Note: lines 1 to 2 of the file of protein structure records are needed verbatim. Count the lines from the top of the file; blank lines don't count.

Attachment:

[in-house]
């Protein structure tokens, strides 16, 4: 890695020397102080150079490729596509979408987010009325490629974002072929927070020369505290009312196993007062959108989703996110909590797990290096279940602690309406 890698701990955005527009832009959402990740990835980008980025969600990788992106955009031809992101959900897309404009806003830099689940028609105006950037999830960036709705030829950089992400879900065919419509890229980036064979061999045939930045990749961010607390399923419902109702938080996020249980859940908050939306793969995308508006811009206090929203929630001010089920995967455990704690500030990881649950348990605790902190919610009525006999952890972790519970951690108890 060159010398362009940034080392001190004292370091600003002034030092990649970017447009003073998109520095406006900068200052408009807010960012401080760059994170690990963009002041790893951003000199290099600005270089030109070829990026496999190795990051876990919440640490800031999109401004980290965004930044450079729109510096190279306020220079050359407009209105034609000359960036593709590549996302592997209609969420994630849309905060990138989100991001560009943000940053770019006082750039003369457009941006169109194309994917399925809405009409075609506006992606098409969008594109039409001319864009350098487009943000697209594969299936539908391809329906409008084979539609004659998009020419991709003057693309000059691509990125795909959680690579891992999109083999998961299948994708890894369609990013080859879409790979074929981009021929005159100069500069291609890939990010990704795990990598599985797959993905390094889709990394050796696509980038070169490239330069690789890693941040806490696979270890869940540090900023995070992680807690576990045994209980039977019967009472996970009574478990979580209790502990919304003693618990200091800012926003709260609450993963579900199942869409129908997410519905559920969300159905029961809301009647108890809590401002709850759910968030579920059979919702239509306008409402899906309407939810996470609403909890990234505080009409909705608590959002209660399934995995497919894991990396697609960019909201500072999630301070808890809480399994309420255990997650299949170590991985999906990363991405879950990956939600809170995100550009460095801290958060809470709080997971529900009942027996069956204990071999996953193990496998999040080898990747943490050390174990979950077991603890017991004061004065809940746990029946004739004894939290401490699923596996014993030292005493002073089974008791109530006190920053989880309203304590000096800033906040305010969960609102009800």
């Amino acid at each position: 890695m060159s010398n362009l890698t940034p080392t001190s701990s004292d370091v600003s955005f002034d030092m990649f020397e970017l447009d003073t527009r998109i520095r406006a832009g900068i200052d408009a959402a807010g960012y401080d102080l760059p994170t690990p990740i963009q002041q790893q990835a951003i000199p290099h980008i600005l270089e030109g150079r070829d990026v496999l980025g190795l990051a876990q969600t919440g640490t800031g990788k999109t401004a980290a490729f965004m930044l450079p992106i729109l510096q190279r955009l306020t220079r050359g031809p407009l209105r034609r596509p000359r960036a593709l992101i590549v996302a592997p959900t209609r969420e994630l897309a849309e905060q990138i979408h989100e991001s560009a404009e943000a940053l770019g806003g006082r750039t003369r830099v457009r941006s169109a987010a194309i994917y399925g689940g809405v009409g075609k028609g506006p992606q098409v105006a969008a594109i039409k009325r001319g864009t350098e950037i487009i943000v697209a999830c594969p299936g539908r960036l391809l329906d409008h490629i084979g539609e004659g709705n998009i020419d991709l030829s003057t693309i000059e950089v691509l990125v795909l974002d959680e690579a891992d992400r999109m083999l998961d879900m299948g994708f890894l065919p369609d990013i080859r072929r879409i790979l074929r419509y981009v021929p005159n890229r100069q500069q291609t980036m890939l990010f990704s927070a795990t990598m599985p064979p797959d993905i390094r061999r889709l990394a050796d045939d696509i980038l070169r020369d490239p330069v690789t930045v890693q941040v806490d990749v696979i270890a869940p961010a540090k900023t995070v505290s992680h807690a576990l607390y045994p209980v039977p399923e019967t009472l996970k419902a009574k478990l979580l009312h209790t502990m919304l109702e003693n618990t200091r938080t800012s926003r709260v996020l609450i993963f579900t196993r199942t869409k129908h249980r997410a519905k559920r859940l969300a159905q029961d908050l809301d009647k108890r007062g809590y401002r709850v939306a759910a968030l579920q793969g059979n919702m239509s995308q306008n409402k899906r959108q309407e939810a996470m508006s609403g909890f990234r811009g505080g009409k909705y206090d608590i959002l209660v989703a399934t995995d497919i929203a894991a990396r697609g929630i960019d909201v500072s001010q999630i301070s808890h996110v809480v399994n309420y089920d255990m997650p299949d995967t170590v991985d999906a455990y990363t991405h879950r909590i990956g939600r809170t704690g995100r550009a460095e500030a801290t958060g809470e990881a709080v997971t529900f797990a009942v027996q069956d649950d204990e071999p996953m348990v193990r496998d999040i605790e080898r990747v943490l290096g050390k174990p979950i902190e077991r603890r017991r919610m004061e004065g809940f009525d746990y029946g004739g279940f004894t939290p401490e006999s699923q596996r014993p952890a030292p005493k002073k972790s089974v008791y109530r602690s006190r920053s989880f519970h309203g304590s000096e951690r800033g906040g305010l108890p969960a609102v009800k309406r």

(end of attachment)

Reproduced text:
[in-house]
């Protein structure tokens, strides 16, 4: 890695020397102080150079490729596509979408987010009325490629974002072929927070020369505290009312196993007062959108989703996110909590797990290096279940602690309406 890698701990955005527009832009959402990740990835980008980025969600990788992106955009031809992101959900897309404009806003830099689940028609105006950037999830960036709705030829950089992400879900065919419509890229980036064979061999045939930045990749961010607390399923419902109702938080996020249980859940908050939306793969995308508006811009206090929203929630001010089920995967455990704690500030990881649950348990605790902190919610009525006999952890972790519970951690108890 060159010398362009940034080392001190004292370091600003002034030092990649970017447009003073998109520095406006900068200052408009807010960012401080760059994170690990963009002041790893951003000199290099600005270089030109070829990026496999190795990051876990919440640490800031999109401004980290965004930044450079729109510096190279306020220079050359407009209105034609000359960036593709590549996302592997209609969420994630849309905060990138989100991001560009943000940053770019006082750039003369457009941006169109194309994917399925809405009409075609506006992606098409969008594109039409001319864009350098487009943000697209594969299936539908391809329906409008084979539609004659998009020419991709003057693309000059691509990125795909959680690579891992999109083999998961299948994708890894369609990013080859879409790979074929981009021929005159100069500069291609890939990010990704795990990598599985797959993905390094889709990394050796696509980038070169490239330069690789890693941040806490696979270890869940540090900023995070992680807690576990045994209980039977019967009472996970009574478990979580209790502990919304003693618990200091800012926003709260609450993963579900199942869409129908997410519905559920969300159905029961809301009647108890809590401002709850759910968030579920059979919702239509306008409402899906309407939810996470609403909890990234505080009409909705608590959002209660399934995995497919894991990396697609960019909201500072999630301070808890809480399994309420255990997650299949170590991985999906990363991405879950990956939600809170995100550009460095801290958060809470709080997971529900009942027996069956204990071999996953193990496998999040080898990747943490050390174990979950077991603890017991004061004065809940746990029946004739004894939290401490699923596996014993030292005493002073089974008791109530006190920053989880309203304590000096800033906040305010969960609102009800």